UPDATED on 15 September 2020, 14:52: The Brooklyn House aims to push a stake in Midnight’s ban on Governor Andrew Cuomo.
In a federal lawsuit, Graham at 151 Meserole Street in Williamsburg claims that the coronavirus “does not behave like a vampire, infects others only when the moon is out.”
The bar’s September 14 complaint in East York’s Eastern District states that it is “desperately trying to pay rent” and that the curfew sucks the life out of its business by limiting dining hours.
Like every restaurant in the state, Graham was ordered to close his gates from guests from March 17. Cuomo finally allowed the resumption of indoor dining in New York on September 30, but limited the number of restaurants to 25 percent capacity and midnight closing time.
That was another nail to Graham coffin, states the lawsuit, following a series of unpredictable orders by Cuomo, including that food must be served with drinks and that chicken wings do not count. (The chicken rule was relaxed a few days later by the State Spirits Office.)
The restaurant fluttered its wings over Cuomo’s “innumerable ever-changing and impracticable rules,” which give restaurants no chance to comply until they were fined for “hypertechnical violations that didn’t exist a few days earlier.”
Since March, the state has suspended liqueur licenses for 168 businesses and filed 926 lawsuits against businesses for violating local regulations and failing to comply with Cuomo’s various executive regulations, according to the State Liqueur Authority. Graham is not listed among the punished.
Although the rules were difficult, the court acknowledged that they mostly responded to coronavirus. But a midnight curfew, the suit said, does not help prevent the spread of coronavirus.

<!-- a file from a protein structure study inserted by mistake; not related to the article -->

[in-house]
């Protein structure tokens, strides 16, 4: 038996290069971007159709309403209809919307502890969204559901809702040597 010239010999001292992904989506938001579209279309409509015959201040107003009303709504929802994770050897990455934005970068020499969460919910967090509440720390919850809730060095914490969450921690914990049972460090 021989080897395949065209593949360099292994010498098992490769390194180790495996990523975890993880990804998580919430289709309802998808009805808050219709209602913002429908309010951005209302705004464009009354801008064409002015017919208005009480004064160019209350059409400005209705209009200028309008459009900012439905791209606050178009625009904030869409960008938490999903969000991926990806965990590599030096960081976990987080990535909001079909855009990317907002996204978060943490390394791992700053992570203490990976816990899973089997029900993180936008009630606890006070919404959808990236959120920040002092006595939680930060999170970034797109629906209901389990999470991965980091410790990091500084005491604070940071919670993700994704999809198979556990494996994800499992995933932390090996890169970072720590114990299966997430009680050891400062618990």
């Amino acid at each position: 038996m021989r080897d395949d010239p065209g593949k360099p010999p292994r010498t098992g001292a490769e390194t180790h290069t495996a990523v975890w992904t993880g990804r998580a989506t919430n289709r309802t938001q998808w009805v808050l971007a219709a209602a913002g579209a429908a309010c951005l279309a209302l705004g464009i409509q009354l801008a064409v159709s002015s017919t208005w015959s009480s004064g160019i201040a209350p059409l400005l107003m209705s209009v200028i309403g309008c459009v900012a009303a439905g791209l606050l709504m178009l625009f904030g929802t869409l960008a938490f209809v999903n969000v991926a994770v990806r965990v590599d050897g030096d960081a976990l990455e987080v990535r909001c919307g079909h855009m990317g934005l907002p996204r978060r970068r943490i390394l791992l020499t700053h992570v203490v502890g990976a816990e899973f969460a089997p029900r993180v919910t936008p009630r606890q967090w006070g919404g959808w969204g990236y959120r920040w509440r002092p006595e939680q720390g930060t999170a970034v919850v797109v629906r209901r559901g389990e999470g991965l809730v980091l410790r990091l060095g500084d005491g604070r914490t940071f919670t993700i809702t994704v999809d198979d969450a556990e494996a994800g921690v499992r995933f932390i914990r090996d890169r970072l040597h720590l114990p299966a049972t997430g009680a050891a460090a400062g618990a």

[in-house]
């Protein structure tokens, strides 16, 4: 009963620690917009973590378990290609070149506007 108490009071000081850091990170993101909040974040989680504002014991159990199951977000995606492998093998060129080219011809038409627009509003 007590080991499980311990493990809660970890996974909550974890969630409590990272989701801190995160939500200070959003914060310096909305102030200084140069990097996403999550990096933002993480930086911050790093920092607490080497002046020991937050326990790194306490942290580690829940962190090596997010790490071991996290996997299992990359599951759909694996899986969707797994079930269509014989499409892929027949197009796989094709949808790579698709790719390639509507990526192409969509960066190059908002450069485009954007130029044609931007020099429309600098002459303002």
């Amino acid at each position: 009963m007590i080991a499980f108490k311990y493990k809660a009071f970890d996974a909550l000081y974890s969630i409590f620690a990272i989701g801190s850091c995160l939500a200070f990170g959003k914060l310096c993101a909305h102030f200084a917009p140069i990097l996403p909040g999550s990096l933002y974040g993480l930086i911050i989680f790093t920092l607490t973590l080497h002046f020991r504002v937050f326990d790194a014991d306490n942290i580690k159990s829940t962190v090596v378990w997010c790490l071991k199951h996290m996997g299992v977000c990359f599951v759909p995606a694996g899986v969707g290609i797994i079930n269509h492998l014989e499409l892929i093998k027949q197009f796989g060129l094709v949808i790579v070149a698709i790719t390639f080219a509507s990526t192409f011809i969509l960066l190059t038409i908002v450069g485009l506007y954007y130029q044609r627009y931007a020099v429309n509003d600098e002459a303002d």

“The state has not explained why this rule is necessary, why it is imposed on New York and not on the rest of the state, and why it continues to issue rules without working with its industrial partners to solve problems,” said Jonathan Corbett, a Hollywood civil rights lawyer in California, who filed Graham’s complaint.
Thanks to the midnight ban on dinner, dining is even more dangerous because customers can get to any time window, the lawsuit states. Cuomo said dining in a room contributes to the spread of the virus, in part because people stay in restaurants for hours. The curfew is an attempt to limit it.
A governor spokesman noted that bars are closed in 10 states, while others – including Rhode Island, North Carolina and Washington – have similar restrictions as New York. “The plaintiff’s lawyers are right: This virus is not a vampire – it is real, it is deadly and the state will do everything in its power to protect the New Yorkers from it,” the spokesman said.
The lawsuit seeks the annulment of the rule and requires court costs and legal fees.
In August, more than 300 restaurants applied for class action status against the city and state, and demanded that they say goodbye. $ 2 billion make up for the ban on dining inside.
This story has been reworked to include a statement from the governor’s office.